For more on the distinctions between Curiosity and Perseverance, read the feature story Two Rovers to Roll on Mars Again.

Find more on the rover’s science instruments in the Science section of this press kit.

Sample Caching System

The Perseverance rover’s Sample Caching System is made of three robotic components that will work in concert to collect samples of rock and regolith (broken rock and dust), seal them in sample tubes, and deposit those tubes on the surface of Mars for retrieval by a future mission.

Robotic Arm

The first robot involved with the Sample Caching System is the 7-foot-long (2-meter-long) robotic arm with its drill and instrument-laden turret. Bolted to the front of the rover’s chassis, the five-jointed arm can be manipulated so that the turret is placed in close proximity to interesting geologic features on the surface. The turret contains the coring tool: a rotary-percussive device designed to acquire rock core and regolith samples. A small tank of pressurized nitrogen can be used to blow dust and other particles off targets prior to analysis by two science instruments also located on the turret: the ultraviolet Raman spectrometer SHERLOC and the X-ray fluorescence spectrometer PIXL.

If the Perseverance science team determines rock or regolith is worthy of sampling, it will command the arm to place either a coring or regolith bit, with a sample tube inside, into the coring tool and then place the drill bit against the target. When coring, the drill – using either rotary mode (where a hole is produced using a drill bit under constant pressure) or percussive mode (where the rotary motion is supplemented with swift hammerlike blows to propel the drill bit forward) – obtains a cylindrical sample about 0.5 inches (13 millimeters) in diameter and 2.4 inches (60 millimeters) long in a sample tube in the center of the bit. This chalk-size sample amounts to an average of 0.35-0.53 ounces (10-15 grams) of Martian material. A similar process is used with the regolith bit to collect regolith samples.

Bit Carousel

After the sample is collected, the robotic arm places the tube into the second component of the Sample Caching System: the bit carousel.

Resembling a small flying saucer that is embedded in the front of the rover, the bit carousel stores additional drill bits and provides them to the coring tool on the turret. Once a sample has been taken by the coring tool, the bit carousel transfers bits containing filled sample tubes from the coring tool into the belly of the rover. Inside the rover, the filled tube can be handed off to the Sample Caching System’s third robotic component, the adaptive caching assembly.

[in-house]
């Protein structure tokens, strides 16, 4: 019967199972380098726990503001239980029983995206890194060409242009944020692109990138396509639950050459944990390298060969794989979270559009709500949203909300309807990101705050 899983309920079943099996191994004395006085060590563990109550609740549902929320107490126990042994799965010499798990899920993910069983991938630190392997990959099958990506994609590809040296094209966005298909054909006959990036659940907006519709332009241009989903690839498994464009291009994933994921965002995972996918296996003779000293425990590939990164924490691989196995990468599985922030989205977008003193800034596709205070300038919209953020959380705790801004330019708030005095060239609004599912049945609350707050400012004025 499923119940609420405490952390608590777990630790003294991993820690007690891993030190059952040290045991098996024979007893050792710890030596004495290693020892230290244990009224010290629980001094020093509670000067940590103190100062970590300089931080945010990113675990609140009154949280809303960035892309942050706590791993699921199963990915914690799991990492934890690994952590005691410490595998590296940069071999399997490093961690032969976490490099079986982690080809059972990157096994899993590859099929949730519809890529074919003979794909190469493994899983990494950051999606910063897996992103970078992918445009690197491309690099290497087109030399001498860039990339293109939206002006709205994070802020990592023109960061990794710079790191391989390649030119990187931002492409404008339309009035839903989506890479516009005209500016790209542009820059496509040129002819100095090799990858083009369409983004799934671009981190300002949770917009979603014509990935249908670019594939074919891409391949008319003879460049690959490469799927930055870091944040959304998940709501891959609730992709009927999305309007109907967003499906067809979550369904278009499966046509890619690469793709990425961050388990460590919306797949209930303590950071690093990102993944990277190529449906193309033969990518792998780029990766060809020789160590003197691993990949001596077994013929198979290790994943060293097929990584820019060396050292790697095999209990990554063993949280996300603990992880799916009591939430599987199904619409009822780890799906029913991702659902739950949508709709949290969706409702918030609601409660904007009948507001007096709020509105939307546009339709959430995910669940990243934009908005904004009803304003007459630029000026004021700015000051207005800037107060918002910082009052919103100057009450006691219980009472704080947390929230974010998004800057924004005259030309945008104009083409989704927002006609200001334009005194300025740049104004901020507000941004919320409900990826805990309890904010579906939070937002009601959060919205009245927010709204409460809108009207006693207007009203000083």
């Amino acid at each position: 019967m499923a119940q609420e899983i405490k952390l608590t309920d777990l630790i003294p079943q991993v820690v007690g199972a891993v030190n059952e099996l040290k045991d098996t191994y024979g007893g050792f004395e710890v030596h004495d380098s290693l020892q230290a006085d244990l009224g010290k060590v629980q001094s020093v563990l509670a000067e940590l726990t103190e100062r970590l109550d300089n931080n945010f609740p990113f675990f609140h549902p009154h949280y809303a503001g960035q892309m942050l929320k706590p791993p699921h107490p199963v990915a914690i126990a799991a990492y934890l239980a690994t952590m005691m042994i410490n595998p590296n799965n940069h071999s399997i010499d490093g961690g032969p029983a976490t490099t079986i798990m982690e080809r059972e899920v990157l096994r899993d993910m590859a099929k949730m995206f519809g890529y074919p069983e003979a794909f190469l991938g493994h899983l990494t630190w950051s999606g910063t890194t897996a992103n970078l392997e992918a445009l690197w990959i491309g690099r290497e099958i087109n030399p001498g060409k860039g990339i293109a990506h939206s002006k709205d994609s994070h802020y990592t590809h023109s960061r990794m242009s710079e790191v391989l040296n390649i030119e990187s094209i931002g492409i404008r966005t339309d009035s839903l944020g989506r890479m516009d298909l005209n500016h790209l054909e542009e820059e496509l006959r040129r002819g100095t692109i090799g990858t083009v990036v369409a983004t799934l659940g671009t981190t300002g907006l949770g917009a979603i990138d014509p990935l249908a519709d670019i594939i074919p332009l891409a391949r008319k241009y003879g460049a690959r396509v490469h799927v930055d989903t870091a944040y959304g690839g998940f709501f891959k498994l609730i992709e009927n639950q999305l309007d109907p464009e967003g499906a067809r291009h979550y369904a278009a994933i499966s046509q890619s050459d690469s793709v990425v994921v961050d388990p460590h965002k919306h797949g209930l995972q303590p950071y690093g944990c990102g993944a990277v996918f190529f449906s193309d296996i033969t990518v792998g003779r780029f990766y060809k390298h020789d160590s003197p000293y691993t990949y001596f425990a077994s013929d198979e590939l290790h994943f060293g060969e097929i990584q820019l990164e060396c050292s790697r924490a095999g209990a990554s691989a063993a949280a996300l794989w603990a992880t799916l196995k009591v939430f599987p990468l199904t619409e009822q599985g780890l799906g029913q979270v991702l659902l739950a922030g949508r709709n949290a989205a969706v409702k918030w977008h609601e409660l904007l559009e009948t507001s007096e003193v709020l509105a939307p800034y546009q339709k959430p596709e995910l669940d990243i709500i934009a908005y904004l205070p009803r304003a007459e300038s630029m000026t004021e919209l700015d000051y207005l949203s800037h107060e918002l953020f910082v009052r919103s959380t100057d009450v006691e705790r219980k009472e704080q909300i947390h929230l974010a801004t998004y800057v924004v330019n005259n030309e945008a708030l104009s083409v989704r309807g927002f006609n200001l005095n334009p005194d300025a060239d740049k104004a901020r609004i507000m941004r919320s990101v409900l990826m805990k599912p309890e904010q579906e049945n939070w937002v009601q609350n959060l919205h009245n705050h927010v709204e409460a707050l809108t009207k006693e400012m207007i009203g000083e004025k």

Adaptive Caching Assembly

The adaptive caching assembly consists of the sample handling arm, sample tube assemblies, tube seals, and processing stations for a variety of activities. When the bit carousel transfers a filled sample tube to the adaptive caching assembly, the 1.6-foot-long (0.5-meter-long) sample handling arm then moves the tube to the processing stations. The stations measure the volume and take an image of the sample, install, and activate a tube seal, and place the tube in storage. Later, when the rover reaches a suitable location, the sample handling arm retrieves the sealed tubes and drops them to the surface of Mars for retrieval by a future mission. Perseverance may also be able to store them internally and transport them to a future return mission’s lander.

In addition to these functions, the Sample Caching System must also maintain unprecedented biological cleanliness to protect the sample from possible Earth-based contamination. The combination of these two factors makes it the most complex integrated robotic subsystem ever built for Mars.

Seeing and Hearing Mars

diagram of the rover with camera instruments labeled Image credit: NASA/JPL-Caltech | + Full image and caption